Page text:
Often times, we as loved ones of those in active addiction face the dilemma of how to feel about—or respond to—the individual in the throes of the disease. We are bombarded with terminology that causes a great deal of resistance deep within us. Terms and phrases like “let go,” “cut off,” and “tough love” bring about a level of discomfort that varies to a degree depending on the level of codependency in the relationship.
After all, we love them. We want to see them happy, not hurting, and that’s what love is. Right?
Love is not wanting to see someone happy; love is wanting to see someone healthy. It is not protecting them from pain but rather understanding that pain is a part of growth and healing. To keep someone happy and immune to the consequences of their actions is the opposite of love. It is enabling.
Stop Enabling Behavior
Enabling may look like love because it keeps loved ones in active addiction from suffering emotional consequences. It prevents them from feeling fear and loneliness. However, those uncomfortable emotions are exactly what your loved one needs to seek out help. Consequences, including emotional ones, are the force that leads an individual–in active addiction or not–to seek out change.
Therefore, protecting loved ones from negative emotional consequences prevents opportunities for his or her growth and healing and thus keeps them active in addiction. This approach essentially keeps them sick, and to do so simply to relieve our own discomfort at their suffering through the growth and healing process is the opposite of selfless. It’s selfish.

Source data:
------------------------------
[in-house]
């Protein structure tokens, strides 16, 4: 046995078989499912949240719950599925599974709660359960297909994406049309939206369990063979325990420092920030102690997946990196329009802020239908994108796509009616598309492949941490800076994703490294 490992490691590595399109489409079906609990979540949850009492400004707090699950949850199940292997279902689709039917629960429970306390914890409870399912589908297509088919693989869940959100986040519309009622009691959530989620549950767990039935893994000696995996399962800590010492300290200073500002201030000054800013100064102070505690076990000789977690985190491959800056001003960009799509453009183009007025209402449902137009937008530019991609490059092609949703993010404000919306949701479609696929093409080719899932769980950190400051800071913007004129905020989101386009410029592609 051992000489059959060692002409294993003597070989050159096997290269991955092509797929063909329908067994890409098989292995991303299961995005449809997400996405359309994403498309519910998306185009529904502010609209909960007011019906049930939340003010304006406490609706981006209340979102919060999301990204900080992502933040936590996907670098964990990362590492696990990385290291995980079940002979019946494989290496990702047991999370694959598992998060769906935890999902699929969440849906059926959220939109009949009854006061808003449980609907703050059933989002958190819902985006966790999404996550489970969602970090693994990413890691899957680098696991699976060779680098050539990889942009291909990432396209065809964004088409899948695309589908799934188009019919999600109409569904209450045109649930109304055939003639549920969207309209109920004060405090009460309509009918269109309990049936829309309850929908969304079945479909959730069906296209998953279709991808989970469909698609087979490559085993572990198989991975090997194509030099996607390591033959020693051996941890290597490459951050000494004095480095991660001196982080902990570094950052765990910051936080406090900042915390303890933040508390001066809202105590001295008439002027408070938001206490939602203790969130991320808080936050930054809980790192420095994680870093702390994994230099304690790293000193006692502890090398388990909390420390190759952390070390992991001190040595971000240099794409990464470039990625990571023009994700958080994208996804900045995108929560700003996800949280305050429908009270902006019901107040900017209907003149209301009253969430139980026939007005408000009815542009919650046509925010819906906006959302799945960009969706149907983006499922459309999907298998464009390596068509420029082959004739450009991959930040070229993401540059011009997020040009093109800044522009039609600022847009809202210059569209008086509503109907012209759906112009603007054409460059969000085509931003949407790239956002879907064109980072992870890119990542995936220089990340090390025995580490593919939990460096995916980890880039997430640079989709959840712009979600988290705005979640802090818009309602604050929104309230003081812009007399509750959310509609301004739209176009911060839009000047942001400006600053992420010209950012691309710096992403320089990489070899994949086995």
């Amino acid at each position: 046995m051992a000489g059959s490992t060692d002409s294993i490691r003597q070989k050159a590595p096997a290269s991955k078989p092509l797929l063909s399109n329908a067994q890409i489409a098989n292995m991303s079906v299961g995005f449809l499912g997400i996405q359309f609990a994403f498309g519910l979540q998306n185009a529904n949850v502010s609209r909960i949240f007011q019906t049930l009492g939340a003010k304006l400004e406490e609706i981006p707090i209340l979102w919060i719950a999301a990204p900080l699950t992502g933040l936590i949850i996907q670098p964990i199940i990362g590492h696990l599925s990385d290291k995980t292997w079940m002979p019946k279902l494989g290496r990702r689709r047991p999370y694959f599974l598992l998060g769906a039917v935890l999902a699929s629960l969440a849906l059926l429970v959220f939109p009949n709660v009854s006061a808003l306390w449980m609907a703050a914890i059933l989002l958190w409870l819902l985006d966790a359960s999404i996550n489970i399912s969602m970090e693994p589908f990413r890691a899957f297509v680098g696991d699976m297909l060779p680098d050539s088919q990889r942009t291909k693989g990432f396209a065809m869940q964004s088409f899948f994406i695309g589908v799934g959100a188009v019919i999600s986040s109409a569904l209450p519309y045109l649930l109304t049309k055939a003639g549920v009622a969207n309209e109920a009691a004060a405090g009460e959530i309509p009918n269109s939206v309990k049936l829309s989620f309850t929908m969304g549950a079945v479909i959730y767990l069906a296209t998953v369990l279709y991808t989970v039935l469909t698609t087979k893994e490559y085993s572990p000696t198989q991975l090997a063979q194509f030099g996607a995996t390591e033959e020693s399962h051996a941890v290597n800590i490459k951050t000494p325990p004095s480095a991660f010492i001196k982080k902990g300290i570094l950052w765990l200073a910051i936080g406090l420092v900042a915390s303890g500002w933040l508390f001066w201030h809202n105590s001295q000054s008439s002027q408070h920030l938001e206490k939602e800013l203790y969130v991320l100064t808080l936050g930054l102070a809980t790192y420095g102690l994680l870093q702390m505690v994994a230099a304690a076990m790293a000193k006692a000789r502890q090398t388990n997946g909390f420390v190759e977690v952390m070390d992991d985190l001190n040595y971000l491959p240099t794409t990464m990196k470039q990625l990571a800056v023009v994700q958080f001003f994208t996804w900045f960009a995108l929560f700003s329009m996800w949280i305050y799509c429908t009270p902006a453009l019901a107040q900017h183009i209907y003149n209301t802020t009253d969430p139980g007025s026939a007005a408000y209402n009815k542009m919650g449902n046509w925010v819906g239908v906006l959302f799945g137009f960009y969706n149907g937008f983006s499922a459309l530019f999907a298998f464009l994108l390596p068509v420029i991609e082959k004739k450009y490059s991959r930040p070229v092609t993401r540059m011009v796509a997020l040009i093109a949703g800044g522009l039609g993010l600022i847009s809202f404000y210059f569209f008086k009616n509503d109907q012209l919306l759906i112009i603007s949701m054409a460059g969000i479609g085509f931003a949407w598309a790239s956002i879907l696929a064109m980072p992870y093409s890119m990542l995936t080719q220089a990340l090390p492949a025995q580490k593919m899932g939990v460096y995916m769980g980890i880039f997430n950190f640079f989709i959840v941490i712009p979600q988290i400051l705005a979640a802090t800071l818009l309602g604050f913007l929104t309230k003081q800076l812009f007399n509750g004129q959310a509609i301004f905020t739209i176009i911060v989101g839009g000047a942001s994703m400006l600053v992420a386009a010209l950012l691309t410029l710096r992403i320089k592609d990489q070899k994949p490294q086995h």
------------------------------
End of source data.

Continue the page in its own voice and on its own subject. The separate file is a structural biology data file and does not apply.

Even though we may want to rescue our loved ones in active addiction from uncomfortable emotions and protect them from suffering the painful consequences of their actions, we must love them enough to let them go through the process of their own journey.
To properly love an addict back to health, we cannot be selfish. But we must also not be entirely selfless. To properly love an addict back to health, we must love ourselves. Part of helping an addict requires us to help ourselves through self-love and self-care. We cannot allow ourselves to be used or abused, to have our boundaries crossed and subjected to the toxic energy of active addiction, because we do no harm to others when we do no harm to ourselves.
We want to love our struggling loved ones, but true unconditional love starts from within.
When we take steps to make our own needs and boundaries a priority—to make healing and growth a priority—we require others to do the same in order to be around us. That practice of self-love allows us to love others without the need to control that is rooted in fear. It allows our interactions with those we love to be based only on love.